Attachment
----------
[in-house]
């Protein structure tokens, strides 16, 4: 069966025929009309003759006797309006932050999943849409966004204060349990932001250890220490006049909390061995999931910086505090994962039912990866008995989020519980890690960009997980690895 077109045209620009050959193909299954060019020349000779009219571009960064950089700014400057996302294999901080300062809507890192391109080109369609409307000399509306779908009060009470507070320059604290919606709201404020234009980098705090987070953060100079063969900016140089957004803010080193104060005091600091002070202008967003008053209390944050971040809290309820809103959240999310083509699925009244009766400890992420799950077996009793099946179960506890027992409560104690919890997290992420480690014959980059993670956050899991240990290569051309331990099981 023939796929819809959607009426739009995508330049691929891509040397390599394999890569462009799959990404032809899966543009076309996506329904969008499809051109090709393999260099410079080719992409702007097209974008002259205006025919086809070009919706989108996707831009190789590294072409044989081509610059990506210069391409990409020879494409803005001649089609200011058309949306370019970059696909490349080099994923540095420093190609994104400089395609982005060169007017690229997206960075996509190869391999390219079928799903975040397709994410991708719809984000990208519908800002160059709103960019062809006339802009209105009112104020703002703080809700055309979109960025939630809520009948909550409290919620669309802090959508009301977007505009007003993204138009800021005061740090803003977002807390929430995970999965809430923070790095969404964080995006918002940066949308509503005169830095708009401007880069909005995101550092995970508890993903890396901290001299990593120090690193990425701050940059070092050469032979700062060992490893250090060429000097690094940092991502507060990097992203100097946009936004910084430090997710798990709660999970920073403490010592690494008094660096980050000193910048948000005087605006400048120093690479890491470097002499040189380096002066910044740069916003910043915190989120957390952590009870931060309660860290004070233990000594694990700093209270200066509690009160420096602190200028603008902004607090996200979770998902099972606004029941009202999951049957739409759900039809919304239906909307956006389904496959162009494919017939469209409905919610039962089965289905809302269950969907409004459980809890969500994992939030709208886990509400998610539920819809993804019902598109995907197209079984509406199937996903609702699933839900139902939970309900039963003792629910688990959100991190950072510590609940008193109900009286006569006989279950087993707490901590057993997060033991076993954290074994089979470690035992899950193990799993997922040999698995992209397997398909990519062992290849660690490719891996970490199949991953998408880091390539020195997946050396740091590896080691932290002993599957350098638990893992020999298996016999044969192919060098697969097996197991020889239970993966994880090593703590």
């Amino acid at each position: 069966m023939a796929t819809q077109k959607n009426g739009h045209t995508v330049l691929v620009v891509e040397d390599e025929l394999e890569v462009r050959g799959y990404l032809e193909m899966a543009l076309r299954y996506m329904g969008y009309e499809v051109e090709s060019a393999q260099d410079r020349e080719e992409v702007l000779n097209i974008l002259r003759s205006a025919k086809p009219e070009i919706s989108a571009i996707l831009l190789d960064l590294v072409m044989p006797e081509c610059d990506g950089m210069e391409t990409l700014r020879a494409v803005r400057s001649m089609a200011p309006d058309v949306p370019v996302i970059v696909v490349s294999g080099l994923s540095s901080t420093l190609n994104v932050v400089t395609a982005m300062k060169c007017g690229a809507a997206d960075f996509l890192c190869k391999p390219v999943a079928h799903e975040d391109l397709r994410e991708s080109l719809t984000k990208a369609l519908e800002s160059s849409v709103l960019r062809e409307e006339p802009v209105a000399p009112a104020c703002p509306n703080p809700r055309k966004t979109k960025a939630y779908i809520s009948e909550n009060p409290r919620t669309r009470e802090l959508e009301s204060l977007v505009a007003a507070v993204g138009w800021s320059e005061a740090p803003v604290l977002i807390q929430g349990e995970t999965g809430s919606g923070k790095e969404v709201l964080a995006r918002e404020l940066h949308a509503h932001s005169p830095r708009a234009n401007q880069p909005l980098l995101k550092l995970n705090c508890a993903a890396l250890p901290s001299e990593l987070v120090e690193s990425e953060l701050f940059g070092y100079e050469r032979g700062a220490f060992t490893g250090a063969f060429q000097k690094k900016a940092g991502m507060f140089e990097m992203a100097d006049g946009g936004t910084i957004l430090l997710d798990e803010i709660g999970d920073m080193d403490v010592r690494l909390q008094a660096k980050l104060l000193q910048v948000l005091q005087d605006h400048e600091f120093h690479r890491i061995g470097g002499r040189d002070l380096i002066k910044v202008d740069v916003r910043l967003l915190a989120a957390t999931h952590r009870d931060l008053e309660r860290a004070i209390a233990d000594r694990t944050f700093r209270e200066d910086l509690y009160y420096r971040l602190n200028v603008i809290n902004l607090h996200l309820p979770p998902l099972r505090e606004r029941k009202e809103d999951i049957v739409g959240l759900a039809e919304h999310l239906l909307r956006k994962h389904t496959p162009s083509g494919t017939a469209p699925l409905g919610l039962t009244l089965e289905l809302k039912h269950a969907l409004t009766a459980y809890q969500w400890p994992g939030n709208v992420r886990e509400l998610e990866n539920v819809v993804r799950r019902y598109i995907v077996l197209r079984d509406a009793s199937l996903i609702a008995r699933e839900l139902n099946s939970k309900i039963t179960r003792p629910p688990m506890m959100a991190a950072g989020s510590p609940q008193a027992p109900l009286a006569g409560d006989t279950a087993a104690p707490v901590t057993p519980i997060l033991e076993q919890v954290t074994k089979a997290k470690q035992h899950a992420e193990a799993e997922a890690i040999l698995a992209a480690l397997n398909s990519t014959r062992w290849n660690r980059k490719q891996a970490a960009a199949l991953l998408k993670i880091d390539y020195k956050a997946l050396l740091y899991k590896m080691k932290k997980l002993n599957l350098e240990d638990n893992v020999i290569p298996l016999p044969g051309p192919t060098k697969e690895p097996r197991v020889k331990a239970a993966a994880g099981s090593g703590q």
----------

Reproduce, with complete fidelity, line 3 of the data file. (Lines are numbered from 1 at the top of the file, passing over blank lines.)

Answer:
């Amino acid at each position: 069966m023939a796929t819809q077109k959607n009426g739009h045209t995508v330049l691929v620009v891509e040397d390599e025929l394999e890569v462009r050959g799959y990404l032809e193909m899966a543009l076309r299954y996506m329904g969008y009309e499809v051109e090709s060019a393999q260099d410079r020349e080719e992409v702007l000779n097209i974008l002259r003759s205006a025919k086809p009219e070009i919706s989108a571009i996707l831009l190789d960064l590294v072409m044989p006797e081509c610059d990506g950089m210069e391409t990409l700014r020879a494409v803005r400057s001649m089609a200011p309006d058309v949306p370019v996302i970059v696909v490349s294999g080099l994923s540095s901080t420093l190609n994104v932050v400089t395609a982005m300062k060169c007017g690229a809507a997206d960075f996509l890192c190869k391999p390219v999943a079928h799903e975040d391109l397709r994410e991708s080109l719809t984000k990208a369609l519908e800002s160059s849409v709103l960019r062809e409307e006339p802009v209105a000399p009112a104020c703002p509306n703080p809700r055309k966004t979109k960025a939630y779908i809520s009948e909550n009060p409290r919620t669309r009470e802090l959508e009301s204060l977007v505009a007003a507070v993204g138009w800021s320059e005061a740090p803003v604290l977002i807390q929430g349990e995970t999965g809430s919606g923070k790095e969404v709201l964080a995006r918002e404020l940066h949308a509503h932001s005169p830095r708009a234009n401007q880069p909005l980098l995101k550092l995970n705090c508890a993903a890396l250890p901290s001299e990593l987070v120090e690193s990425e953060l701050f940059g070092y100079e050469r032979g700062a220490f060992t490893g250090a063969f060429q000097k690094k900016a940092g991502m507060f140089e990097m992203a100097d006049g946009g936004t910084i957004l430090l997710d798990e803010i709660g999970d920073m080193d403490v010592r690494l909390q008094a660096k980050l104060l000193q910048v948000l005091q005087d605006h400048e600091f120093h690479r890491i061995g470097g002499r040189d002070l380096i002066k910044v202008d740069v916003r910043l967003l915190a989120a957390t999931h952590r009870d931060l008053e309660r860290a004070i209390a233990d000594r694990t944050f700093r209270e200066d910086l509690y009160y420096r971040l602190n200028v603008i809290n902004l607090h996200l309820p979770p998902l099972r505090e606004r029941k009202e809103d999951i049957v739409g959240l759900a039809e919304h999310l239906l909307r956006k994962h389904t496959p162009s083509g494919t017939a469209p699925l409905g919610l039962t009244l089965e289905l809302k039912h269950a969907l409004t009766a459980y809890q969500w400890p994992g939030n709208v992420r886990e509400l998610e990866n539920v819809v993804r799950r019902y598109i995907v077996l197209r079984d509406a009793s199937l996903i609702a008995r699933e839900l139902n099946s939970k309900i039963t179960r003792p629910p688990m506890m959100a991190a950072g989020s510590p609940q008193a027992p109900l009286a006569g409560d006989t279950a087993a104690p707490v901590t057993p519980i997060l033991e076993q919890v954290t074994k089979a997290k470690q035992h899950a992420e193990a799993e997922a890690i040999l698995a992209a480690l397997n398909s990519t014959r062992w290849n660690r980059k490719q891996a970490a960009a199949l991953l998408k993670i880091d390539y020195k956050a997946l050396l740091y899991k590896m080691k932290k997980l002993n599957l350098e240990d638990n893992v020999i290569p298996l016999p044969g051309p192919t060098k697969e690895p097996r197991v020889k331990a239970a993966a994880g099981s090593g703590q």